First, it's important to note that before answering the question, "Are there apostles today?" we need to answer the question, "What is an apostle?" which in turn implies, "What was an apostle in the first century?" And that's not as easy a question to answer as one might think, because different NT writers used the term differently.
Most of the time that Luke uses the term apostle, he restricts his meaning to the Twelve (as in Luke 6:13). (Beginning in Acts 1 these are the Twelve minus Judas Iscariot plus Matthias.) Paul is much more flexible in his use of apostle. First, he repeatedly calls himself an apostle of the same rank as the Twelve because he too saw the risen Jesus and received a direct commission from him (see 1 Cor. 15:8-10). Second, Paul uses the term apostle to apply not just to the Twelve but to all the elders in the Jerusalem mother-church (note James in Gal. 1:19 and "all the apostles" in 1 Cor. 15:7). And third, Paul uses the term apostle to refer to any Christian sent out by a church on a mission, whatever it was (note 2 Cor. 8:23; Phil. 2:25). Perhaps it is on this basis that Paul implies that Apollos is an apostle (1 Cor. 4:6, 9).
So, are there apostles today? If by apostles you mean the Twelve, or the Twelve plus Paul, or all the elders of the Jerusalem church, then yes, but they are united with us in heaven and not on this earth. (Though perhaps you could argue that current priests and pastors in Jerusalem today are apostles by the last of those definitions.)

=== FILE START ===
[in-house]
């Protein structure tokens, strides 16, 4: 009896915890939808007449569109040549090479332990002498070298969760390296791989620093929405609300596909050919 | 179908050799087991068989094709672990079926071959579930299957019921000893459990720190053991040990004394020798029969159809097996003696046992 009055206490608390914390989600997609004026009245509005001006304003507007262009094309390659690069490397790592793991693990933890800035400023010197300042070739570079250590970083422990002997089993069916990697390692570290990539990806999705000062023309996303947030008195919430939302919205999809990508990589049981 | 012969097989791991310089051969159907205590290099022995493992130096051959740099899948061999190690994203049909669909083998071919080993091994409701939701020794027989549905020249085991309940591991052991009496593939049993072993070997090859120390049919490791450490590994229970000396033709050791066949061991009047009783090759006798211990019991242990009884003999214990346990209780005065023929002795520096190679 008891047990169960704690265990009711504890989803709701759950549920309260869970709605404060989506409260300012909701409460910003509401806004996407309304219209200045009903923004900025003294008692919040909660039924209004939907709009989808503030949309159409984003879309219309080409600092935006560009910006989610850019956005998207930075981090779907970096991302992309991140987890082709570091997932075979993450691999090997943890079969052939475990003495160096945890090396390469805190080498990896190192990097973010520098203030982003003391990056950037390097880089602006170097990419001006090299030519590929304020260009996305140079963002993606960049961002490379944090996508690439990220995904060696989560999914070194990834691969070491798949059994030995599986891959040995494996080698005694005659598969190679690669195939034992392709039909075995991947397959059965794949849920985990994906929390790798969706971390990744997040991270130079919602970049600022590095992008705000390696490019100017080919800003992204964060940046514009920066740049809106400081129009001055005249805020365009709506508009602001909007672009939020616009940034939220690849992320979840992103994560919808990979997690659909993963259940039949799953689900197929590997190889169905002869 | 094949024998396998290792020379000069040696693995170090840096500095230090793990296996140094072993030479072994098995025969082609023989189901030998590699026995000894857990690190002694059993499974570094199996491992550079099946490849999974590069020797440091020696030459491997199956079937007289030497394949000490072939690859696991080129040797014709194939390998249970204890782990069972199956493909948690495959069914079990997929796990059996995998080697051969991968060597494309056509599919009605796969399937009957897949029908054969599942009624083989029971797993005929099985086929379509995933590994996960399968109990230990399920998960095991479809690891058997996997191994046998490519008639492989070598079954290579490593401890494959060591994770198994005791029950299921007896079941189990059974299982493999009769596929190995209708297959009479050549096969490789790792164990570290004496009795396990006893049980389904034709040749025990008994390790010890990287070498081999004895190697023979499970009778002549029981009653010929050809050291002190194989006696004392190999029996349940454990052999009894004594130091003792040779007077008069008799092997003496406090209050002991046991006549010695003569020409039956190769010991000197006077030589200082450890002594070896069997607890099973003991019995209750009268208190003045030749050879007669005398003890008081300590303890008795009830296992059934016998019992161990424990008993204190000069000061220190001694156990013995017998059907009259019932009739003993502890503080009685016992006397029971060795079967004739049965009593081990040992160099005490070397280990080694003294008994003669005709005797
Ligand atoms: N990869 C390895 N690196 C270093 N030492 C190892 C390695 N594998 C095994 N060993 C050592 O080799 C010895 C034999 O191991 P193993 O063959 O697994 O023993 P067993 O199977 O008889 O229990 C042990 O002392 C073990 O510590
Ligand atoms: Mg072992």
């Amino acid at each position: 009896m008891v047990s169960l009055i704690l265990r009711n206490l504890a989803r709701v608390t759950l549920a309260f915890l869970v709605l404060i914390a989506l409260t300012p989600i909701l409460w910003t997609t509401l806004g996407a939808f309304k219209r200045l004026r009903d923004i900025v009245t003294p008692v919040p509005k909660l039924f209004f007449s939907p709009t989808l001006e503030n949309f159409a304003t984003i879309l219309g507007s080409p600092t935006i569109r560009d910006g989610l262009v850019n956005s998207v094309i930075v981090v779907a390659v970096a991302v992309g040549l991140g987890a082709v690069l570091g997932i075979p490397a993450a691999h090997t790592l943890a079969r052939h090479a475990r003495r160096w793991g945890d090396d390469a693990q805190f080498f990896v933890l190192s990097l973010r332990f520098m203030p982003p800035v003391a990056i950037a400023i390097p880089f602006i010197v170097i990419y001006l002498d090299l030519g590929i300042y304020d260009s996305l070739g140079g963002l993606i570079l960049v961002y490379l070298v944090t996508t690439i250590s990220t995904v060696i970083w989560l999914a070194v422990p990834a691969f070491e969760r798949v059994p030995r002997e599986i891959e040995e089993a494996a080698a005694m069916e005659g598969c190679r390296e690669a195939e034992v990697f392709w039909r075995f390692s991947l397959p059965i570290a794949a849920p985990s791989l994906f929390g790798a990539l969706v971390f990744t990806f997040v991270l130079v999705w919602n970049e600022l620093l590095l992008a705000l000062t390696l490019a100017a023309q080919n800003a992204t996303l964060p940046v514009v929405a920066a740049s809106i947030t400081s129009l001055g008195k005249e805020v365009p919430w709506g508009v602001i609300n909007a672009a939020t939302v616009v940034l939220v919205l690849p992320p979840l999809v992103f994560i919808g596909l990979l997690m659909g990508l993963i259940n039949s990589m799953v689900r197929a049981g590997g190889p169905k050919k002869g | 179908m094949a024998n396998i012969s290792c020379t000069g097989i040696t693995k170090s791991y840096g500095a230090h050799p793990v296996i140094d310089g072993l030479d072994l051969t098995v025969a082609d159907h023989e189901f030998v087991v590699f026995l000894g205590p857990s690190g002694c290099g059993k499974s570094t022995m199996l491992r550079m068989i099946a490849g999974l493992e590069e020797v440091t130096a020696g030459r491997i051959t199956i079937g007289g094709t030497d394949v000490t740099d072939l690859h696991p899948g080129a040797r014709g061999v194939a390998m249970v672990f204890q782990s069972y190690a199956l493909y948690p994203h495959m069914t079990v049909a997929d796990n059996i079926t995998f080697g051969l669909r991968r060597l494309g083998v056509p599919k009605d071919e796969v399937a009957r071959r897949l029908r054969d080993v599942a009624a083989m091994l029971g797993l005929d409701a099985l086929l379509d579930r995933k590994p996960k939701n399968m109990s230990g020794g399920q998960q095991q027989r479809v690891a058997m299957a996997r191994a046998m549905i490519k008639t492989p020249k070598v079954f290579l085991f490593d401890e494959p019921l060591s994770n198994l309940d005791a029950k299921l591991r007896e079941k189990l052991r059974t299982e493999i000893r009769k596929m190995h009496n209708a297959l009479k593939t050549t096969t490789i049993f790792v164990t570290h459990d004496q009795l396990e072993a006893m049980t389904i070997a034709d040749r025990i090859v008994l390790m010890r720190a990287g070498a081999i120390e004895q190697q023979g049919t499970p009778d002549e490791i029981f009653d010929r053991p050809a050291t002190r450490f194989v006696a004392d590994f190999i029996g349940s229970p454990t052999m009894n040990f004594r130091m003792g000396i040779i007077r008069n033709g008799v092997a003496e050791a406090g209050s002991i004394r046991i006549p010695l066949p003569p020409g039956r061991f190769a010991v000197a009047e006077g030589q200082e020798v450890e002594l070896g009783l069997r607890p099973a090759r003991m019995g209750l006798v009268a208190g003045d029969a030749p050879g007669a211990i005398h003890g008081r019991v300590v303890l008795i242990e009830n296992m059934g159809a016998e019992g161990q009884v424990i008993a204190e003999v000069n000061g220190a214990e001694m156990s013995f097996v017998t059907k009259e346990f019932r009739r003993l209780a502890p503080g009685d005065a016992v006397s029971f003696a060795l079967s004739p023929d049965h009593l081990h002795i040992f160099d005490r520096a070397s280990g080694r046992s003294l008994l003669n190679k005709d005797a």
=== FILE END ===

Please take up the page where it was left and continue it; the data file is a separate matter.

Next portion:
But if an apostle is any Christian sent out by a church on a mission, then there must indeed be apostles today. Every missionary is an apostle. Perhaps traveling shepherds of churches like judicatory clergy (district superintendent, etc.) are apostles. A church planter would be an apostle too, I think. Delegates from churches to consultative bodies might be considered apostles. People who bring financial or physical relief to afflicted fellow-Christians serve as apostles, at least while they're doing it.
At least one key in defining the term apostle is that an apostle is sent out to move beyond a home base, perhaps to return or perhaps not. Apostles aren't wanderers, but they are travelers. Wherever they're staying is just a temporary holdover in their process of going, and that's obvious to everyone.